Newly formed United Muslim National Army suspected to have played a key role in the recent ethnic violence in Assam is likely to be linked to Pakistan's Inter-Services Intelligence. Vicky Nanjappa reports
While top officials in India blamed local issues for the violence in Assam, the focus has now shifted to the role played by a little known outfit called the United Muslim Nationalist Army in triggering the clashes.
The UMNA has been accused of stirring up emotions and attacking the Bodos as a result of which the situation in the state went from bad to worse.
According to Intelligence Bureau officials, the UMNA adopted a standard operation wherein they stirred communal sentiments of Muslim migrants expecting that the blame would fall on the Bodos. Moreover, the decision by the Bodos to lay down arms and sit across the table for talks has not been exactly what their sponsors have been wanting.
The UMNA has behaved like a typical state-sponsored group and enticed passion among the people already in the conflict.
Sources say that the issue of land was an existent one. Indian agencies who were aware of this had been making attempts to resolve the crisis. Moreover, the rate of infiltration into Assam had declined and the issue at hand was concerning the old settlers in these areas.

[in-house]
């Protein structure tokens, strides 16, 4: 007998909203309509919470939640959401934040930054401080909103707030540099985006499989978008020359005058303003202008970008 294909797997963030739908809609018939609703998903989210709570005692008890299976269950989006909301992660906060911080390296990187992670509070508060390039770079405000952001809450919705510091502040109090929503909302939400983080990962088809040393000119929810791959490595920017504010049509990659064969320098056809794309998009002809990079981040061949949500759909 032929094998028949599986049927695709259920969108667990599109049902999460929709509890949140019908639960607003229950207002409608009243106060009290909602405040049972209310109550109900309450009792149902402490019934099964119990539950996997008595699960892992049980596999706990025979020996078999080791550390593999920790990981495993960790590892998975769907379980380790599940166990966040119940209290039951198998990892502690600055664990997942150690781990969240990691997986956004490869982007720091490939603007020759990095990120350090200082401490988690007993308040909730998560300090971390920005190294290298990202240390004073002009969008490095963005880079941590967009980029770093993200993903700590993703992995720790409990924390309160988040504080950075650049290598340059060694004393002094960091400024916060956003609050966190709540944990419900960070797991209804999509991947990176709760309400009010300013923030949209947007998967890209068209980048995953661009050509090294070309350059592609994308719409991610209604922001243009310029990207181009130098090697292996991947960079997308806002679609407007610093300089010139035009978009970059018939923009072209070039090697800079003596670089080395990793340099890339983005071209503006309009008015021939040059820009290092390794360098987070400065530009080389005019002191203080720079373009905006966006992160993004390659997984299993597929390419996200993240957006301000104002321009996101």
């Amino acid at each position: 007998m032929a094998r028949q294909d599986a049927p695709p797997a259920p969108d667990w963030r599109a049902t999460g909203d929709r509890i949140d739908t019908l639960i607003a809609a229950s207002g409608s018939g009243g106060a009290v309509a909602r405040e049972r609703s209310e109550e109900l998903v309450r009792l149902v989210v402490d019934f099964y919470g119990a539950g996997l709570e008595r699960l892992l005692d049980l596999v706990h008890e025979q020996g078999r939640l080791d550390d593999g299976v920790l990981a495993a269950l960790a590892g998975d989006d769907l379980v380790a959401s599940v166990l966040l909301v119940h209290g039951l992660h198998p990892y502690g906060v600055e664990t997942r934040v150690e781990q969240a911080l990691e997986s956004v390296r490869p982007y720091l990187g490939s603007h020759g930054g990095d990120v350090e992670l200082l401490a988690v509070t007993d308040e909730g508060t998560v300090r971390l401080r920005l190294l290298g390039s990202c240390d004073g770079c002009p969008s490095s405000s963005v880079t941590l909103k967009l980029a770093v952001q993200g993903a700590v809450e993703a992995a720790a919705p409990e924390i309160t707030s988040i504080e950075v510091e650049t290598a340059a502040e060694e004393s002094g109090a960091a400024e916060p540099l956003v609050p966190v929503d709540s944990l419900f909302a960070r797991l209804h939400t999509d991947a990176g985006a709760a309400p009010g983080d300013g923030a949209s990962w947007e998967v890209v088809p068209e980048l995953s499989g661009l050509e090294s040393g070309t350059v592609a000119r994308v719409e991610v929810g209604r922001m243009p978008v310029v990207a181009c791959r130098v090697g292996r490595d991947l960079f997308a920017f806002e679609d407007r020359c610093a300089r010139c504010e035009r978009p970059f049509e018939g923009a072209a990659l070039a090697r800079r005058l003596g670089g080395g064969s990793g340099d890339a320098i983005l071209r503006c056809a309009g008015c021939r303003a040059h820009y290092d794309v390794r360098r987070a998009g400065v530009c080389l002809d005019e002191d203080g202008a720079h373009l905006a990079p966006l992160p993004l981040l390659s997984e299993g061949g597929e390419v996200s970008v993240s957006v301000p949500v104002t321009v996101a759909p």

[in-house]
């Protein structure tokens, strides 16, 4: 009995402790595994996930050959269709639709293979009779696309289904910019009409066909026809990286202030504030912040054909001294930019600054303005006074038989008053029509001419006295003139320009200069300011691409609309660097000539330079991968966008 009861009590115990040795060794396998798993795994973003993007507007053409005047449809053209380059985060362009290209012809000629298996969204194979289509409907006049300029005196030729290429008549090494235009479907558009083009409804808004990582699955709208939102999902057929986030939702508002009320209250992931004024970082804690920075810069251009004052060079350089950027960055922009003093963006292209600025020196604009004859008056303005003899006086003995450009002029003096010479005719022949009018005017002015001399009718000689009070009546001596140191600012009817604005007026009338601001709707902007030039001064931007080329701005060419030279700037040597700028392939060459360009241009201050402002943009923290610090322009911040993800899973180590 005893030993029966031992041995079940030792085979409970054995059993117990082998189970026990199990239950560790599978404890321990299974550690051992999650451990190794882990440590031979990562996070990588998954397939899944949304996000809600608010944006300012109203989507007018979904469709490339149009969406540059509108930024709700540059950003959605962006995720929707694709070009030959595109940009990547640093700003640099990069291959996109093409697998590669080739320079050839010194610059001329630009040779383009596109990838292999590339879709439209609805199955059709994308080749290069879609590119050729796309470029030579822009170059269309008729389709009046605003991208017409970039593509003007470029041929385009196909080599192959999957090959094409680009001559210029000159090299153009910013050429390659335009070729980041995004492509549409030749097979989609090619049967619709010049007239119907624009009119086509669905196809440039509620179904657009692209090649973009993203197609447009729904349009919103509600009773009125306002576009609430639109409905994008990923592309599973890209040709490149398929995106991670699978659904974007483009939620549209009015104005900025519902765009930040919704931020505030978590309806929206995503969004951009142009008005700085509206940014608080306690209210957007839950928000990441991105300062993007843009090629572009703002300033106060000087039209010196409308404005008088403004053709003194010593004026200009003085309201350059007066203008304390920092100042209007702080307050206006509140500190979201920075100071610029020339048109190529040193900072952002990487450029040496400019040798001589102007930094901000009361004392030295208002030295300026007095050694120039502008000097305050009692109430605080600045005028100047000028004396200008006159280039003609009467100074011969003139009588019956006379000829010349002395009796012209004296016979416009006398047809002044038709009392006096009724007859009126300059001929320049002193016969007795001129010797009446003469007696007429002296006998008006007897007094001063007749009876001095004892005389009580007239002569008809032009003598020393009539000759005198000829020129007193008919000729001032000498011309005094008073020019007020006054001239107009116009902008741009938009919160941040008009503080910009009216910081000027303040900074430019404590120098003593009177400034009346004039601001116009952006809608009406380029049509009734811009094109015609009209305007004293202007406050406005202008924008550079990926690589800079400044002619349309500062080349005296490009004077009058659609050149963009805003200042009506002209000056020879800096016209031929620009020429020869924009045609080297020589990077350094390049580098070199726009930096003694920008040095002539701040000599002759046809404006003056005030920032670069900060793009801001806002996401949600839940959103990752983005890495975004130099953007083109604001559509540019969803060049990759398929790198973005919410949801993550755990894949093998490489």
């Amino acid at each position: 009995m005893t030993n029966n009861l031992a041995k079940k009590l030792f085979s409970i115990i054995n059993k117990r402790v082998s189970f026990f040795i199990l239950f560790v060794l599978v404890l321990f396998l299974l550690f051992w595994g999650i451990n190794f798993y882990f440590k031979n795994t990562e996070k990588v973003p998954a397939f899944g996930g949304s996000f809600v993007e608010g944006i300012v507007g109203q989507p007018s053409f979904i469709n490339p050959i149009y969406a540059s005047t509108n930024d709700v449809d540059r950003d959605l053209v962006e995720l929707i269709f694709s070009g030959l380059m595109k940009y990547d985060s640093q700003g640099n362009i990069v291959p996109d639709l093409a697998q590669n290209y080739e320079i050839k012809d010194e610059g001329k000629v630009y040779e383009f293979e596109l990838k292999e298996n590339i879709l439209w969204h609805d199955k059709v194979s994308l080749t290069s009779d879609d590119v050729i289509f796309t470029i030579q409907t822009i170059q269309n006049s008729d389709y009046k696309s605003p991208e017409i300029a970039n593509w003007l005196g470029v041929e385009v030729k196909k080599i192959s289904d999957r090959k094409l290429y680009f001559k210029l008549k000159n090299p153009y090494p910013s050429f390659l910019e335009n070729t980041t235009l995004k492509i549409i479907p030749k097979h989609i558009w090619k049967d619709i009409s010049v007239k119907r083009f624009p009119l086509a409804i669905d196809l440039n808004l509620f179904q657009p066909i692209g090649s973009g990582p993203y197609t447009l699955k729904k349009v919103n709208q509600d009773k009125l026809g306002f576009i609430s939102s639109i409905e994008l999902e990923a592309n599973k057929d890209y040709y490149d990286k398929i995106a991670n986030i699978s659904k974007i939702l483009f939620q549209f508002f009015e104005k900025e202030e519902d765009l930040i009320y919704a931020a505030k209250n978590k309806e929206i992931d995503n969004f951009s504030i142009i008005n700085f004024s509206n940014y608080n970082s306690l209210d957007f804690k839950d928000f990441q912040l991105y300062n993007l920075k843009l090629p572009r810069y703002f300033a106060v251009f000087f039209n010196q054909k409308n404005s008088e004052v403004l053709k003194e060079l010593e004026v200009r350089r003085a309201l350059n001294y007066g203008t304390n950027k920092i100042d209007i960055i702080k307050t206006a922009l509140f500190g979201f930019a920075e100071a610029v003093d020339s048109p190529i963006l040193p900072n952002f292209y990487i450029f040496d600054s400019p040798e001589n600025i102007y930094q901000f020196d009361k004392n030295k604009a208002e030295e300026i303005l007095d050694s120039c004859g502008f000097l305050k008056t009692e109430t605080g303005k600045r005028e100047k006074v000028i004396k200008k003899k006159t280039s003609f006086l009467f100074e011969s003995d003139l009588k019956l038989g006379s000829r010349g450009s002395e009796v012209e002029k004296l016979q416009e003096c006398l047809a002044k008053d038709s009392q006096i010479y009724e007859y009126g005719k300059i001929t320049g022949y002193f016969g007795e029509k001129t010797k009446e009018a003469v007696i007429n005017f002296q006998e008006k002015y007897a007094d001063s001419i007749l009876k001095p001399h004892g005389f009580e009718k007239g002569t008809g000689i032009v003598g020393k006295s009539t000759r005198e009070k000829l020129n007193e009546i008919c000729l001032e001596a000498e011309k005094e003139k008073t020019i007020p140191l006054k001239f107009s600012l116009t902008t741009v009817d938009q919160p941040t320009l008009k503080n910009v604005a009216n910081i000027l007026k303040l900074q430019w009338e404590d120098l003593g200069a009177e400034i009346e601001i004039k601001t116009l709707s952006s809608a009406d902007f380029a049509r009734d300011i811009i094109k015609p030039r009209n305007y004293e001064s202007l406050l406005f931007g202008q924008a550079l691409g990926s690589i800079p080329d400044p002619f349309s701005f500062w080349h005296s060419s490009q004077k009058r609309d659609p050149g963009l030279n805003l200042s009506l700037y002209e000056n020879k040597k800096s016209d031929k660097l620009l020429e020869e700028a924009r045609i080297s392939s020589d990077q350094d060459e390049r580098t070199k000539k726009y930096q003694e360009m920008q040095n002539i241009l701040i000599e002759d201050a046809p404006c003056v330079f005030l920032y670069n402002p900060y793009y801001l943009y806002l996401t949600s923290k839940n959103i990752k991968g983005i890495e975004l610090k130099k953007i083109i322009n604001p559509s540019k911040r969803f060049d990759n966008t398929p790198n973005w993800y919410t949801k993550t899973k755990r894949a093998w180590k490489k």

IB officials say that outfits such as the UMNA receive funds from Pakistan and Bangladesh. They have also been collecting funds from the locals.
The UNMA has fashioned itself on the lines of the Muslim United Liberation Tigers of Assam. The outfit decided to take up arms in June and vowed to fight the battle at Kokrajhar. Their target has been the Bodo people.
There is very little intelligence on their activities. However, the sudden cache of ammunition being found and the decision of the UMNA to take up arms has got intelligence agencies thinking about their role in the riots.
The UNMA had always maintained that they would fight for the migrants and get them land. Although it started off on a peaceful note, they took to violence and this according to the IB may be due to provocation from a foreign land.
IB officials say that like the MULTA, even the UNMA is catering to the need of Pakistan's Inter-Services Intelligence, which is working towards the growth of Islamistan within Assam. They realise that there are many migrants who could back them.
The UMNA like MULTA too have recruited migrants as part of their cadre. Earlier, they relied heavily on donations and extortions for funds. However, the arms and ammunition used in the recent violence in Assam indicate that they are now received funds from countries across the border, say sources.
However, the point that needs to be taken into account is that local leaders have deliberately not let the issue between the migrants and the Bodos settle down.
Assam, which had managed to put down the MULTA, will now have to deal with the growing clout of the UMNA.